Take indie frontman turned superstar DJ Hifi Sean, team him up with peerless vocal acrobat David McAlmont, add lashings of Bollywood strings, and what do you get? An exquisite record shaped by a heart-warming alliance

“I was watching ‘The Chart Show’, which I loved,” recalls David McAlmont. “And it was all mainstream Top 40, which was quite weird, as I hadn’t heard anything from the British charts for about nine years. But then the Indie Chart appeared, and this band were doing a song called ‘Soft As Your Face’. And I thought, ‘OK, what’s indie music?’. I’d never heard of it until that point.”

‘The Chart Show’! We’re already on a firm footing. In the late 1980s, Channel 4’s endearingly eclectic video showcase frequently provided tantalising glimpses of alternate musical universes. Not least for one impressionable 20-year-old who, after spending his early childhood in Croydon and Norfolk, lived for a decade in his mother’s home country, Guyana. His return to the UK, it seems, was accompanied by a new-found interest in floppy-fringed guitar bands making splendid rackets in freezing pub backrooms.

“Within a couple of years, I was buying the NME and Melody Maker every week,” he says.

And the band that awakened this interest? The Glaswegian four-piece whose 1987 A-side ‘Soft As Your Face’ remains a swoonsome slice of dreamy indie-pop – The Soup Dragons.

Today, some 36 years on, former frontman Sean Dickson is grinning away in response to David’s comments. Although for him and his late 1980s bandmates, dangerous experiments with (gasp!) electronic rhythms were just around the corner. A year before ‘Screamadelica’, their 1990 album ‘Lovegod’ combined indie guitars with insanely danceable acid house beats.

“I remember the music papers calling us ‘indie dance’!” laughs Sean. “The first band ever to be called that. And they did it to slag us off… ‘They’re not indie enough to be indie, and they’re not dance enough to be dance’. Old 1990s DJs are always saying, ‘I invented acid house’, but I’ve never put my hand up and said, ‘Excuse me, I invented indie dance’. Because nobody gives a fuck about indie dance.”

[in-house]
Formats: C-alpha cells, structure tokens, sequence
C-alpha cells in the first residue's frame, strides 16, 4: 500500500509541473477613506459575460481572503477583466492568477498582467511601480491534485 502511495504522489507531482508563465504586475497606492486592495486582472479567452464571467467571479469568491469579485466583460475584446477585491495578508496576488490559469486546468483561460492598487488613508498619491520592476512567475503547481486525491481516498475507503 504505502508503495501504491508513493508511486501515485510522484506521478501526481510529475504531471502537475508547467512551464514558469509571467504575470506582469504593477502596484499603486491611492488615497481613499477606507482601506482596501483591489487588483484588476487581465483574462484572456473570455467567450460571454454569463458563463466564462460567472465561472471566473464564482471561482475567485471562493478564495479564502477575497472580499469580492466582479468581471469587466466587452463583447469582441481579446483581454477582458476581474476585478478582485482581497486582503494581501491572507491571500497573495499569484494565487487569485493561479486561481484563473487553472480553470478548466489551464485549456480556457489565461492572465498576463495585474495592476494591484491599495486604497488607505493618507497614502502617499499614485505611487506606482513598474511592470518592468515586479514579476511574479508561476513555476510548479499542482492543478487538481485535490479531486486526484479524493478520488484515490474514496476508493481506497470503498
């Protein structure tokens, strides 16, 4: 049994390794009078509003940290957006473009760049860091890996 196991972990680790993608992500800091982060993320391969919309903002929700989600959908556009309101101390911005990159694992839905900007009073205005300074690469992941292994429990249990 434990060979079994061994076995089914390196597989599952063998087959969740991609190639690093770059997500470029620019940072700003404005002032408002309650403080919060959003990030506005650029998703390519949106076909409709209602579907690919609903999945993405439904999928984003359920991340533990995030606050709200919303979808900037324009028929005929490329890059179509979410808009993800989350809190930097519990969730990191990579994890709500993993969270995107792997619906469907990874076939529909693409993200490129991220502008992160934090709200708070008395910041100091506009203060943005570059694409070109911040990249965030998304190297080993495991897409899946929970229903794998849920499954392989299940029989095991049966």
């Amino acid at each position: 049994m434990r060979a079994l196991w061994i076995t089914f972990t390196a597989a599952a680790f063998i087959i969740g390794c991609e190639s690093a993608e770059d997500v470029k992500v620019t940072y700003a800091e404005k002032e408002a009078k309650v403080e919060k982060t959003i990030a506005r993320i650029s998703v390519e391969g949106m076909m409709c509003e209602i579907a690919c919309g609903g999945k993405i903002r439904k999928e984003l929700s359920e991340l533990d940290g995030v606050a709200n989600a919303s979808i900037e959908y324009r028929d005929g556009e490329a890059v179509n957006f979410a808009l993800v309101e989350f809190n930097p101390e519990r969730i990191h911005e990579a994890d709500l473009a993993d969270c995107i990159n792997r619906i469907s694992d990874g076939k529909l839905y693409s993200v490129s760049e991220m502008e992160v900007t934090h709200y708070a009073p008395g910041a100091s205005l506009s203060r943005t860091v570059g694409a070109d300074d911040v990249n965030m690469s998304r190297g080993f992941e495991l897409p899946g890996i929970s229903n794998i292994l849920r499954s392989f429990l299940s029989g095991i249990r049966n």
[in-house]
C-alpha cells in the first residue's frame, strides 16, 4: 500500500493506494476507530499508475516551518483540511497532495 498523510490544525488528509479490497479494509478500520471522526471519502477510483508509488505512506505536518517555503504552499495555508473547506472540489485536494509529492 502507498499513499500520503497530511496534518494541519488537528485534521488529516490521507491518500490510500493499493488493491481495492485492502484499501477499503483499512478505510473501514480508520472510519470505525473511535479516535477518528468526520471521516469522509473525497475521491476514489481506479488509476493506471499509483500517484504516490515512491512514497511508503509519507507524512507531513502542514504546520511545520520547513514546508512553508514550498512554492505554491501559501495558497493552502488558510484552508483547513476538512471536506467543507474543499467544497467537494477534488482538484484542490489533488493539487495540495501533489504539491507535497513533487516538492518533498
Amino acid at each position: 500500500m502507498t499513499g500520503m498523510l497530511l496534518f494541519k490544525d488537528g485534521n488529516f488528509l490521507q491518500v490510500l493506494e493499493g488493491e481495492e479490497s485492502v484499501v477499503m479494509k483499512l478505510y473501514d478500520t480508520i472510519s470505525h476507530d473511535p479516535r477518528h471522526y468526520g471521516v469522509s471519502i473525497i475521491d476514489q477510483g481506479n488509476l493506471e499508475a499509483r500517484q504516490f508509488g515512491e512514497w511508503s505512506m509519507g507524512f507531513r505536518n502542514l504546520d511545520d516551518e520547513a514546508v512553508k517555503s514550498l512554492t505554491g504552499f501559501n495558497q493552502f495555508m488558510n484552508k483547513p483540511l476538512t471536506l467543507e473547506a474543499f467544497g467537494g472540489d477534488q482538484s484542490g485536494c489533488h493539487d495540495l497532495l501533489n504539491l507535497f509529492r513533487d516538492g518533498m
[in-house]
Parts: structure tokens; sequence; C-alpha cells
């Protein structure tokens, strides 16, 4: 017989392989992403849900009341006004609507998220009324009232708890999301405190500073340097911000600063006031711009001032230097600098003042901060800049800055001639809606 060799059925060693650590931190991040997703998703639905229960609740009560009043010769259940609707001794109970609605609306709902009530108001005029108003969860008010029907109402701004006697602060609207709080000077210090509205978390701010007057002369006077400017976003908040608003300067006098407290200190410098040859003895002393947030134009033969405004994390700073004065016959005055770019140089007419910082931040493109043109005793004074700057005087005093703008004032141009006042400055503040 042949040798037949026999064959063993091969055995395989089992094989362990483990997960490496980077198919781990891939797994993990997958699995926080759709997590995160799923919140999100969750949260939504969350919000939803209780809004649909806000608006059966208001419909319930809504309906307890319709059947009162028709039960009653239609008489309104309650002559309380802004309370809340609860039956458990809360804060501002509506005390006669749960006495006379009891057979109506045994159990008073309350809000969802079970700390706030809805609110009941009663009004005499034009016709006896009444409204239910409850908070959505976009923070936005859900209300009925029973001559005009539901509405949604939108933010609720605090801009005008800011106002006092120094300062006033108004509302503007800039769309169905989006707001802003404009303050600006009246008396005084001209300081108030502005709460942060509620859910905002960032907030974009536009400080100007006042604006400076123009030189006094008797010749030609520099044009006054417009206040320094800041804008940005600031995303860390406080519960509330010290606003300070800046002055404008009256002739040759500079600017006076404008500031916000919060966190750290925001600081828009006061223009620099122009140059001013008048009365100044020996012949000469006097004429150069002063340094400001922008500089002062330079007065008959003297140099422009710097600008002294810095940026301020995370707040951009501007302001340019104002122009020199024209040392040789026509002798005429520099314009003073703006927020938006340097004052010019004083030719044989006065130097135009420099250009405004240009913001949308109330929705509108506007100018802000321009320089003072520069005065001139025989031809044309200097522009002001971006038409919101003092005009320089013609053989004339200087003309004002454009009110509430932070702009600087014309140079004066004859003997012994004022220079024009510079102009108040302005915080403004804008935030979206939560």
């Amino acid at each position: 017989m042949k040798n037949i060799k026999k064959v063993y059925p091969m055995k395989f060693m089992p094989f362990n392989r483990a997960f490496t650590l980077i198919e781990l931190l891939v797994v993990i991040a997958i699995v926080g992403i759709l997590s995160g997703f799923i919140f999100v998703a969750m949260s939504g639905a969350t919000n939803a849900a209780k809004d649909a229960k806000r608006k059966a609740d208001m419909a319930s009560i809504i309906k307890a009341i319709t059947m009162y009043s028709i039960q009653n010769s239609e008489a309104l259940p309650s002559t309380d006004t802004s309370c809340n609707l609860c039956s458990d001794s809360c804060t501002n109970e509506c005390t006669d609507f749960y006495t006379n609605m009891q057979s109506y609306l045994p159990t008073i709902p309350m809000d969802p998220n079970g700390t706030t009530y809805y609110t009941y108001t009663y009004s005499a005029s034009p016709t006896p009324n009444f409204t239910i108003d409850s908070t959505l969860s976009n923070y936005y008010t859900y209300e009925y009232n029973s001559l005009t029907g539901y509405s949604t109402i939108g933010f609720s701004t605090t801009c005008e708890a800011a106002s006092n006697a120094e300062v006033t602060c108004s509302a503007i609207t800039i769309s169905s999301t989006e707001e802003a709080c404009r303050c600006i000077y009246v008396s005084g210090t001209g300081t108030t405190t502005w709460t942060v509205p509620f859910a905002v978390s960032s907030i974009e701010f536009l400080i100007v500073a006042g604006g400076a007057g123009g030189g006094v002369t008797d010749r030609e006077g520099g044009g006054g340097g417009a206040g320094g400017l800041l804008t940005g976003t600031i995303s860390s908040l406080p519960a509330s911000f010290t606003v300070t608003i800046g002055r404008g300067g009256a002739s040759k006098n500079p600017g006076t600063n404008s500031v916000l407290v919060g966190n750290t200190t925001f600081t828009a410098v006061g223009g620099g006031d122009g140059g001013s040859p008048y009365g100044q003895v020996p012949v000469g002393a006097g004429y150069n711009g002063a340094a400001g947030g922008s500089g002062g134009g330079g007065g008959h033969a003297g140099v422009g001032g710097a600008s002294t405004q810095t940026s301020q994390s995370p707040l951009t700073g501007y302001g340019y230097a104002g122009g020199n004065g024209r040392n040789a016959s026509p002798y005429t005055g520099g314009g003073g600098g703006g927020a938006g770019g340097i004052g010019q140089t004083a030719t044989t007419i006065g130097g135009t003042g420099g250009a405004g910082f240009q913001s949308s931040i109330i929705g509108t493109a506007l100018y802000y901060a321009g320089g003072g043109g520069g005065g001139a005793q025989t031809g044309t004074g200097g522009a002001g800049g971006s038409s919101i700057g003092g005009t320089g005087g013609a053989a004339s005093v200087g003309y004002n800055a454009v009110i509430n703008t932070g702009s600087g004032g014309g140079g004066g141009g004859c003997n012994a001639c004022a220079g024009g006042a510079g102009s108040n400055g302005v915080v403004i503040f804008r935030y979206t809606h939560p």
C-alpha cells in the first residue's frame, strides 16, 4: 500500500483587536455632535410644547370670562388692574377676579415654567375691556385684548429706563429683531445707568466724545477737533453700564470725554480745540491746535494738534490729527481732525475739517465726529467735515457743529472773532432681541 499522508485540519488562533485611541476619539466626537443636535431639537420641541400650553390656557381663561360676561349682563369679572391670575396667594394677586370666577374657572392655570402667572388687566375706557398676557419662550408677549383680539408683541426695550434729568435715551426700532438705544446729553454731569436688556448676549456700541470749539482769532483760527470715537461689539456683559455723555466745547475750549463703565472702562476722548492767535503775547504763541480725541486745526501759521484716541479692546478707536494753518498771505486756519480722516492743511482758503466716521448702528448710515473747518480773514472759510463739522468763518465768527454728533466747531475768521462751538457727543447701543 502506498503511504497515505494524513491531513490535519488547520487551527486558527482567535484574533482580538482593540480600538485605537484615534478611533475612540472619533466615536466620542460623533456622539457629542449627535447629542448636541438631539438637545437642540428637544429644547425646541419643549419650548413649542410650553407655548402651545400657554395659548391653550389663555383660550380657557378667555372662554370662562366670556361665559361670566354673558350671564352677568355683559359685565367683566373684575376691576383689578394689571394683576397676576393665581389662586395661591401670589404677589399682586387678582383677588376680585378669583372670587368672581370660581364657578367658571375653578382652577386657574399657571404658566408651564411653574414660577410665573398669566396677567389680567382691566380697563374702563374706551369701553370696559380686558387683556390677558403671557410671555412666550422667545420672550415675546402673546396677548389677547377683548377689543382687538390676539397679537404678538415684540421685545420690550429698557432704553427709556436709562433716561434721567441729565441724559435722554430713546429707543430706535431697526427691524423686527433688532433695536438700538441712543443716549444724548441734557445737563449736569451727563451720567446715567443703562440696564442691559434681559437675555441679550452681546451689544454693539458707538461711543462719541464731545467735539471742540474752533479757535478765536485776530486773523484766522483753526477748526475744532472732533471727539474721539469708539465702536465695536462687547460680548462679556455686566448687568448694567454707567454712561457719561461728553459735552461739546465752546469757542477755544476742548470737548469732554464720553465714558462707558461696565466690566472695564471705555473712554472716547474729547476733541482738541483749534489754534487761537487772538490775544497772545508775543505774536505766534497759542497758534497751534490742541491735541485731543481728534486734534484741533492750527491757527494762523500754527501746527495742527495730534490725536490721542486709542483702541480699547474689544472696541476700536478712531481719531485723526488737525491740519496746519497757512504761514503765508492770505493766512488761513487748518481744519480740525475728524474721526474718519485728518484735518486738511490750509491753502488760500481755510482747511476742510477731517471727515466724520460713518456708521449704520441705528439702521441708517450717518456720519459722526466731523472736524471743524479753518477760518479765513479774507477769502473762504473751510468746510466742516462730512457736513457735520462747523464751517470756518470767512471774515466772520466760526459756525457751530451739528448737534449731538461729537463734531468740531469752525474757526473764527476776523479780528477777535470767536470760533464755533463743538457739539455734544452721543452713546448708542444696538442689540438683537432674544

Nevertheless, The Soup Dragons’ musical expansions gave them a bona fide UK Top 10 hit and Billboard-sized success in the USA. Meanwhile, an advert in Melody Maker led David to form the acclaimed duo Thieves, and then subsequently join forces with departing Suede guitarist Bernard Butler for a Top 10 hit of his own – the exultant ‘Yes’. Surely Sean and David must have met amid the hurly-burly of the 1990s festival circuit? Apparently not.

“No, it was through Facebook!” explains David. “Sean made friends with me. I didn’t know who he was, but he kept posting stuff about The Soup Dragons, so I took him for a fan. Then one day, I was looking for a special guest for a show at the Leicester Square Theatre, and Sean said he would do it. I just thought, ‘Why would I ask you to join me onstage?’. And then the penny suddenly dropped…”

Still, it took a little while longer for their musical paths to cross. Following a painful period in the wilderness, Sean had reinvented himself as club DJ Hifi Sean and was beginning work on ‘Ft.’, his 2016 comeback. Self-conscious about his own singing, he asked David to contribute a single guest vocal to a record already boasting more A-list guests than a genteel coffee morning with Lady Gaga.

“I hadn’t made an album for 15 years,” says Sean. “I was lost in a world of late-night DJing and weekends becoming the midweek. But I’d realised that if I didn’t start making music soon, I’d never do it again. And I didn’t want to sing, so I asked people I really loved to sing instead. People who were all unique in themselves. David doesn’t sound like Alan Vega, Alan doesn’t sound like Fred Schneider, Fred doesn’t sound like Yoko Ono… I wrote a list of 12 people, thinking five might say yes – but they all did.”

Photo: Andi Sapey

The song he and David collaborated on for the album, ‘Like Josephine Baker’, is a soaring, disco-fuelled paean to the multifaceted musical, dance and acting icon of the silent movie age. Their pairing proved to be the beginning of a genuinely touching camaraderie, a relationship that wraps both the personal and the professional into a bubble of mutual admiration.

“We got on like a house on fire,” says Sean. “David would come round for dinner with me and my husband, Mike. Then he mentioned singing in jazz clubs, and I ended up going – and fell in love with David in a different way.

“There were things he was doing that I’d never heard him do before, and I felt the world needed to see that side of him. He did a Guyanese patois version of ‘Raspberry Beret’. He sang Billie Holiday’s Carnegie Hall concert from start to finish in front of 400 people, and gobs were on the floor. I think we’ve covered a lot of those bases on ‘Happy Ending’.